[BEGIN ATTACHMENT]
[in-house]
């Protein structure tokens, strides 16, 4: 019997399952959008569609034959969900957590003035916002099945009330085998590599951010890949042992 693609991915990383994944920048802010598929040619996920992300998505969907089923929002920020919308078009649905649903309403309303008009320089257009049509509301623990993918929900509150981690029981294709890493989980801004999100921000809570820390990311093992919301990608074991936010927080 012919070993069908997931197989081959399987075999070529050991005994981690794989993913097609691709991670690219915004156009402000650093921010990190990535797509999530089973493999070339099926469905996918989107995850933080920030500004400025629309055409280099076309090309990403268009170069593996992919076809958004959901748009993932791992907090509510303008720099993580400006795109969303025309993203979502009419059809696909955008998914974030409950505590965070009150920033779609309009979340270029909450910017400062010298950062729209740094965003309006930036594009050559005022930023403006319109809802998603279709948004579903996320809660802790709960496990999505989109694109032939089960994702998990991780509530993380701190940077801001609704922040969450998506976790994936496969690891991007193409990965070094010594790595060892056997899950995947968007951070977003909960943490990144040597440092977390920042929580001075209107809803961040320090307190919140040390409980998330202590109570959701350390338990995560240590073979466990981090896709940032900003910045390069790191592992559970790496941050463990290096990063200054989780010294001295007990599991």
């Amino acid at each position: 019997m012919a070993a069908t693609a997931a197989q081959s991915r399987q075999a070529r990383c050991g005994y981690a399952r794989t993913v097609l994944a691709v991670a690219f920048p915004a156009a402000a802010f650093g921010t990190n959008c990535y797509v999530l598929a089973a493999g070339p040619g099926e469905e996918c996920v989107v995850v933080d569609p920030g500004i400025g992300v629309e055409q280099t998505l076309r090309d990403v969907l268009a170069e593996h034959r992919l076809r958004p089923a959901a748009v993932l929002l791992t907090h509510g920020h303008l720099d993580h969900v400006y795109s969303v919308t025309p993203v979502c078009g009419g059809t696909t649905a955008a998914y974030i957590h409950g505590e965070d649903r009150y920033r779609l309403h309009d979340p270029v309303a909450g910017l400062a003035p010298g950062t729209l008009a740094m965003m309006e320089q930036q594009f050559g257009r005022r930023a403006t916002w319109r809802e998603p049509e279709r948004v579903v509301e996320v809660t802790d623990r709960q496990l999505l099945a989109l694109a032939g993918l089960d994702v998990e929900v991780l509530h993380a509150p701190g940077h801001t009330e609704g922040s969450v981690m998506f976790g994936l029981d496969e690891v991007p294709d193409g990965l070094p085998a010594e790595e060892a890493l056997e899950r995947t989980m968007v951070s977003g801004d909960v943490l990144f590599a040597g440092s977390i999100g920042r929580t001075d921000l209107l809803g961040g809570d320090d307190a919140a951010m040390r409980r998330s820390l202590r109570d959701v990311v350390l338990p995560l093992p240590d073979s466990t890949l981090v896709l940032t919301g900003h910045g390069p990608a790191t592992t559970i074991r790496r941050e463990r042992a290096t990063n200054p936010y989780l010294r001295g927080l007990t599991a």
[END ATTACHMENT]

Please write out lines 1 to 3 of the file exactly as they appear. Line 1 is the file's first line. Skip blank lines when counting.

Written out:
[in-house]
């Protein structure tokens, strides 16, 4: 019997399952959008569609034959969900957590003035916002099945009330085998590599951010890949042992 693609991915990383994944920048802010598929040619996920992300998505969907089923929002920020919308078009649905649903309403309303008009320089257009049509509301623990993918929900509150981690029981294709890493989980801004999100921000809570820390990311093992919301990608074991936010927080 012919070993069908997931197989081959399987075999070529050991005994981690794989993913097609691709991670690219915004156009402000650093921010990190990535797509999530089973493999070339099926469905996918989107995850933080920030500004400025629309055409280099076309090309990403268009170069593996992919076809958004959901748009993932791992907090509510303008720099993580400006795109969303025309993203979502009419059809696909955008998914974030409950505590965070009150920033779609309009979340270029909450910017400062010298950062729209740094965003309006930036594009050559005022930023403006319109809802998603279709948004579903996320809660802790709960496990999505989109694109032939089960994702998990991780509530993380701190940077801001609704922040969450998506976790994936496969690891991007193409990965070094010594790595060892056997899950995947968007951070977003909960943490990144040597440092977390920042929580001075209107809803961040320090307190919140040390409980998330202590109570959701350390338990995560240590073979466990981090896709940032900003910045390069790191592992559970790496941050463990290096990063200054989780010294001295007990599991």
């Amino acid at each position: 019997m012919a070993a069908t693609a997931a197989q081959s991915r399987q075999a070529r990383c050991g005994y981690a399952r794989t993913v097609l994944a691709v991670a690219f920048p915004a156009a402000a802010f650093g921010t990190n959008c990535y797509v999530l598929a089973a493999g070339p040619g099926e469905e996918c996920v989107v995850v933080d569609p920030g500004i400025g992300v629309e055409q280099t998505l076309r090309d990403v969907l268009a170069e593996h034959r992919l076809r958004p089923a959901a748009v993932l929002l791992t907090h509510g920020h303008l720099d993580h969900v400006y795109s969303v919308t025309p993203v979502c078009g009419g059809t696909t649905a955008a998914y974030i957590h409950g505590e965070d649903r009150y920033r779609l309403h309009d979340p270029v309303a909450g910017l400062a003035p010298g950062t729209l008009a740094m965003m309006e320089q930036q594009f050559g257009r005022r930023a403006t916002w319109r809802e998603p049509e279709r948004v579903v509301e996320v809660t802790d623990r709960q496990l999505l099945a989109l694109a032939g993918l089960d994702v998990e929900v991780l509530h993380a509150p701190g940077h801001t009330e609704g922040s969450v981690m998506f976790g994936l029981d496969e690891v991007p294709d193409g990965l070094p085998a010594e790595e060892a890493l056997e899950r995947t989980m968007v951070s977003g801004d909960v943490l990144f590599a040597g440092s977390i999100g920042r929580t001075d921000l209107l809803g961040g809570d320090d307190a919140a951010m040390r409980r998330s820390l202590r109570d959701v990311v350390l338990p995560l093992p240590d073979s466990t890949l981090v896709l940032t919301g900003h910045g390069p990608a790191t592992t559970i074991r790496r941050e463990r042992a290096t990063n200054p936010y989780l010294r001295g927080l007990t599991a």